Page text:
We've heard it before: Tony Gonzalez says this year might be his final season in the NFL.
But the word is that this time around, it's his WIFE that is telling him to hang 'em up when the season is done. The boss has spoken, and I believe her. This is it for the greatest tight end in NFL history.
The Falcons should count their blessings that he returned even for this season. Justin Peelle got banged up in preseason last year and was released on an injury settlement. The Falcons signed Reggie Kelly as his replacement, bringing back some bad memories for long-time fans. (Dan Reeves traded away a future first rounder for the second round pick he used to get Kelly in 1999. It proved to be a top five overall selection, which the Ravens used to grab Jamal Lewis.) Kelly is now an unsigned free agent and likely to retire.
So if Gonzalez had decided to call it a career, Atlanta would have been without either of its top TEs.
Michael Palmer is an emerging player to consider, though he didn't get many pass-catching opportunities as the #3 in Mike Mularkey's system. At 6-5, 252, he presents a good target for Matt Ryan, and he got a lot of opportunity to work with the quarterbacks as the main TE during the unofficial OTAs during the lockout.
He doesn't have blazing speed, but he has good hands to go along with his blocking skills. I don't know if he'd be the answer as the future starter, but he's certainly capable of holding down the #2 spot.
After that, we're down to a trio of practice squad prospects - Marquez Branson, Tommy Gallarda, and Ryan Winterswyk. Branson is quick but only has small school experience and limited blocking skills. Winterswyk is a converted defensive end, but he showed real promise in preseason last year before getting banged up in the final exhibition game. Gallarda is a big, strong guy who can catch a few passes as well. He'd mainly be a blocking TE but could also be valuable in the red zone.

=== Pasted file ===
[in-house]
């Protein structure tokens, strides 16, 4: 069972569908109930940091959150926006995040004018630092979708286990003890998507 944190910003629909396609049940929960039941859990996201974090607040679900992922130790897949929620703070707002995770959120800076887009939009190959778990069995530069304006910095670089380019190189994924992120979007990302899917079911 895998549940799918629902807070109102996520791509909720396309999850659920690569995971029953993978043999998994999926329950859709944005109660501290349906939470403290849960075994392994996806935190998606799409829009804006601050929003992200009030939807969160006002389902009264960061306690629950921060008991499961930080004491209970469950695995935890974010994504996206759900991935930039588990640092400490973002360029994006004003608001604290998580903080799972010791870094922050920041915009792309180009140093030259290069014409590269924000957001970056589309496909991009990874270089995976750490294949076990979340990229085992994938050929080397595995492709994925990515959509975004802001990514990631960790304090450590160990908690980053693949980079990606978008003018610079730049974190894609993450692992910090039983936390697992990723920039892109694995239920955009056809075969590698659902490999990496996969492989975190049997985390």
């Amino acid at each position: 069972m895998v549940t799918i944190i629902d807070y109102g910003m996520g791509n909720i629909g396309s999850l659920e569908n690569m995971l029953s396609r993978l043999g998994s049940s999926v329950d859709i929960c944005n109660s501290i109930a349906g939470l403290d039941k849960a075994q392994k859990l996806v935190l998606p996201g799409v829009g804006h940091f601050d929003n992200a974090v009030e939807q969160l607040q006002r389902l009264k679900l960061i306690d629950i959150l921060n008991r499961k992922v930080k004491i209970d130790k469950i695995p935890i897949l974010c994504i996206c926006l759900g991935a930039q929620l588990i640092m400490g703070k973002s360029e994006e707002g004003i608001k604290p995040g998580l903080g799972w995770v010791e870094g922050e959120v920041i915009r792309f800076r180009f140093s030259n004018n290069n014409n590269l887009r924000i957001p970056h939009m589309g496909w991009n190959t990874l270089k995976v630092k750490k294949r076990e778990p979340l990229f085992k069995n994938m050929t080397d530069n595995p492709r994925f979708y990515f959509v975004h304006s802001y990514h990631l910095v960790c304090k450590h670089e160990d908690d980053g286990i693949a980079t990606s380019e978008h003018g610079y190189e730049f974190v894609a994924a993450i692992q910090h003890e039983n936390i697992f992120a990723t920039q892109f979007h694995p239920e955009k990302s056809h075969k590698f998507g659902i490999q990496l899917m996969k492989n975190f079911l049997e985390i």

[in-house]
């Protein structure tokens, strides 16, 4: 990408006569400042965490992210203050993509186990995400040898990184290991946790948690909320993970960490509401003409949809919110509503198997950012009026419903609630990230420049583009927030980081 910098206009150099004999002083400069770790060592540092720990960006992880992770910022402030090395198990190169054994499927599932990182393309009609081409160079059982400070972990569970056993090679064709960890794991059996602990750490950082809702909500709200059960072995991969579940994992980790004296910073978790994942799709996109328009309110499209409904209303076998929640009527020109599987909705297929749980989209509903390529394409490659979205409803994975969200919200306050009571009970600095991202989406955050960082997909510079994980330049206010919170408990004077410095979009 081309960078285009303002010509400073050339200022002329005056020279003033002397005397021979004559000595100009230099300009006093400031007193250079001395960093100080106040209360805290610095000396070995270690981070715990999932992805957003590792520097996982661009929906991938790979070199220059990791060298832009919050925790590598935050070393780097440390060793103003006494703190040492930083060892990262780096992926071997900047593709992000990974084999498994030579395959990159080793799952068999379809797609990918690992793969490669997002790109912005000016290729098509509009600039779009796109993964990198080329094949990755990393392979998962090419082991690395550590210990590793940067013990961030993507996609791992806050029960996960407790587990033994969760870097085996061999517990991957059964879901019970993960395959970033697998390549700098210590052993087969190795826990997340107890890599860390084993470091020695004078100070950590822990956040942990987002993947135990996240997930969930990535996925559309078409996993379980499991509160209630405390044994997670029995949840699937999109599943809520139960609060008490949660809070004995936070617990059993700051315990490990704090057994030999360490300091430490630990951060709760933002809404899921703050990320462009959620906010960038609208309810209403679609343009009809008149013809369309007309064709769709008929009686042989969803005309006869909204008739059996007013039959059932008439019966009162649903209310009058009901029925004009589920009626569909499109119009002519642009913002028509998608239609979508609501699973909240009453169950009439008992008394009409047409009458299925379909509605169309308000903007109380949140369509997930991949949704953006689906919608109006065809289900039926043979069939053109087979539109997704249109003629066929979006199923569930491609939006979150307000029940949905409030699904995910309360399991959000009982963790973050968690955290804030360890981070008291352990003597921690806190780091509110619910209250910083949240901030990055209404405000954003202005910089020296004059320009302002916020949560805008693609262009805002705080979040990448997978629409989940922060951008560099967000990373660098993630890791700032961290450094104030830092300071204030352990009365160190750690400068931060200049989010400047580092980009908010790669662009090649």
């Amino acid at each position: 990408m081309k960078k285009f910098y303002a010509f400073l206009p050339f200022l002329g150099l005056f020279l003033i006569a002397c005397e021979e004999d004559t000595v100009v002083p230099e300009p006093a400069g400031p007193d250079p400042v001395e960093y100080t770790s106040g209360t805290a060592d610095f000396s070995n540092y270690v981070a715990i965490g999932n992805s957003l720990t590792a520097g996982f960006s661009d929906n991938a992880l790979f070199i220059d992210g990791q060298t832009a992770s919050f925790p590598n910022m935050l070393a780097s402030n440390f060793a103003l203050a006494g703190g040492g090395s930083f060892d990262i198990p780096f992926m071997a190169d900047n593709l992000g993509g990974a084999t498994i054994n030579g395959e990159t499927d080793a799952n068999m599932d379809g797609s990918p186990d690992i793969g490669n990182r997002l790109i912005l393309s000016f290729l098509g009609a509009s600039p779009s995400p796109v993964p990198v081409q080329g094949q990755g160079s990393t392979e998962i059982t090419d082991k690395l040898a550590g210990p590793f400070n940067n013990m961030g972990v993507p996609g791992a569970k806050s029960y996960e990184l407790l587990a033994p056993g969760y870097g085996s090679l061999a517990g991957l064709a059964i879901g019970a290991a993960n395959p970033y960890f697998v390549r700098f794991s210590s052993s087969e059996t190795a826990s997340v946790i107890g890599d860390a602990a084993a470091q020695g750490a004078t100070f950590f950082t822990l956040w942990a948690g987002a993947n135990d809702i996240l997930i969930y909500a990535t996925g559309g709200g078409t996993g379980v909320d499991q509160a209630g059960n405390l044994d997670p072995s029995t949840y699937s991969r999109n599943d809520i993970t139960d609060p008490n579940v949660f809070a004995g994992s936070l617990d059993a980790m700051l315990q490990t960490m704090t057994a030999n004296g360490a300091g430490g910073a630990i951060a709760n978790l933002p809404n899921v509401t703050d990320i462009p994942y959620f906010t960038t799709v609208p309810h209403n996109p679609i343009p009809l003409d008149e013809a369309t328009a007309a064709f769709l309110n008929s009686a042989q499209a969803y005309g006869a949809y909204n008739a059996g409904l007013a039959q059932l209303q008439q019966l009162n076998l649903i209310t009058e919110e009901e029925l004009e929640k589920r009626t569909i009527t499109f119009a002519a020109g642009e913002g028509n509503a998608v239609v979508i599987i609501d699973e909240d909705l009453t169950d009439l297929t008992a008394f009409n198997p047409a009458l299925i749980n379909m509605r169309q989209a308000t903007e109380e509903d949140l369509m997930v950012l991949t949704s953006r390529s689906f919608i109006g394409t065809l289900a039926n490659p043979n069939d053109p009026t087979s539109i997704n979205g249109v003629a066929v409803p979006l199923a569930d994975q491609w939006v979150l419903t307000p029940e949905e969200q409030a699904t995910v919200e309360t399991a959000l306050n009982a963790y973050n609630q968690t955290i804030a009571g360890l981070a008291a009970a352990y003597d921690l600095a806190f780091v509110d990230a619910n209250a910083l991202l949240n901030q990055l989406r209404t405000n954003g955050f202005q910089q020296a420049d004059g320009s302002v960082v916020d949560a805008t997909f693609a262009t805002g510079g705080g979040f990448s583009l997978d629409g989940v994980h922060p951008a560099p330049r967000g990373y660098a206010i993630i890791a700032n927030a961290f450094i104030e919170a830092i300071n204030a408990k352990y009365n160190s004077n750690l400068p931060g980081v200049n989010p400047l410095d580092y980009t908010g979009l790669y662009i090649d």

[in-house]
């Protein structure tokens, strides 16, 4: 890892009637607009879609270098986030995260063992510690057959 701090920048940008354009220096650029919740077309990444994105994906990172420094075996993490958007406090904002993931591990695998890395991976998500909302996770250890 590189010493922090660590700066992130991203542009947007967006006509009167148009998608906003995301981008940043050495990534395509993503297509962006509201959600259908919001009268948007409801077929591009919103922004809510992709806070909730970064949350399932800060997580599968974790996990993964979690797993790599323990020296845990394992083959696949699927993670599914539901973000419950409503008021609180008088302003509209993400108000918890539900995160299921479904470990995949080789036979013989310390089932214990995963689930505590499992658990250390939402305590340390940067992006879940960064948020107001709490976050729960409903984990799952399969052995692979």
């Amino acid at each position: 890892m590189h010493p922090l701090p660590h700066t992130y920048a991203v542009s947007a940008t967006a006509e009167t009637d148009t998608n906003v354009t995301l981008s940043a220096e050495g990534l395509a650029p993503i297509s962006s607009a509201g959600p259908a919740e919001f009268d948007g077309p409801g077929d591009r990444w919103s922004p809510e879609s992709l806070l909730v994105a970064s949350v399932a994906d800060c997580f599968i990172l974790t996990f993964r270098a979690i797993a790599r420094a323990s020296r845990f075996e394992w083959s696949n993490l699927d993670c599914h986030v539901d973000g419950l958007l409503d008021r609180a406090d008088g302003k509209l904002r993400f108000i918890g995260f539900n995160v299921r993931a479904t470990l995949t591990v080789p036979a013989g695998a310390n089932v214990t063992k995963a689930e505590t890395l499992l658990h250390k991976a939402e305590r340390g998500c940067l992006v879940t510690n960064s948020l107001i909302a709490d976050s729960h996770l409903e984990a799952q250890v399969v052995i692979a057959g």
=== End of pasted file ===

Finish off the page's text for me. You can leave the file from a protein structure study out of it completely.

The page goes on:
The big question: should we go after a TE in this year's draft?
The Falcons have obviously known for years that the clock was ticking on Gonzalez. That was a big part of the decision to trade up last year for Julio Jones. The idea was that the coaching staff knew the next starter probably wouldn't be able to match TG's production. So they went for a massive upgrade at WR instead. That way, it's okay if the next tight end proves to be a mere mortal.
Tight end may be the weakest position in this year's draft class. The general consensus is that there are three top tier prospects: Coby Fleener, Dwayne Allen, and Orson Charles. Ladarius Green is the most intriguing of the rest of the bunch, with his speed and receiving ability (though his size and experience make him questionable for in-line blocking, essentially giving him the same function as a WR).
After that, most scouting reports say there's a pretty big dropoff to the rest of the pack, and there are mixed opinions on how far Green is from the top three.
My take: this could easily be viewed as the top draft priority. If one of the top three is still available at the #55 spot, the team should strongly consider taking him.
If that happens, that prospect would have a year to work with Gonzalez and learn from the best before moving into the starting role in 2013. Michael Palmer would remain the #3 this year before stepping up to the #2 role, giving the team a pretty solid duo. If any of the other prospects distinguish themselves in camp and on the practice squad, they'd be strong contenders for the #3 spot.
I'd also consider this year's TE class a case of top three or bust. If none of the big three are available, I'd prefer to see the team trade down, use their picks at other positions, let Michael Palmer play as the #2, and find a new starter next year.
For that matter, if new offensive coordinator Dirk Koetter really does migrate towards a vertical passing attack, the tight end position might not be all that important outside of the red zone. The plan for 2013 might end up being an in-line TE for blocking duty (Palmer or even prospect Tommy Gallarda would suffice) and an h-back type. In that case, a very late pick might do the trick. One name I like for that type of role is Massachusetts h-back Emil Igwenagu, who has also played tailback, fullback, and traditional tight end.
But I'd rather try to draft a new starter if we could, and I'd prefer to go ahead and get him now, letting him work his rookie year as the #2 behind Gonzalez.
Bottom line: if I were in the war room, I'd be fighting hard for a top-three TE at #55.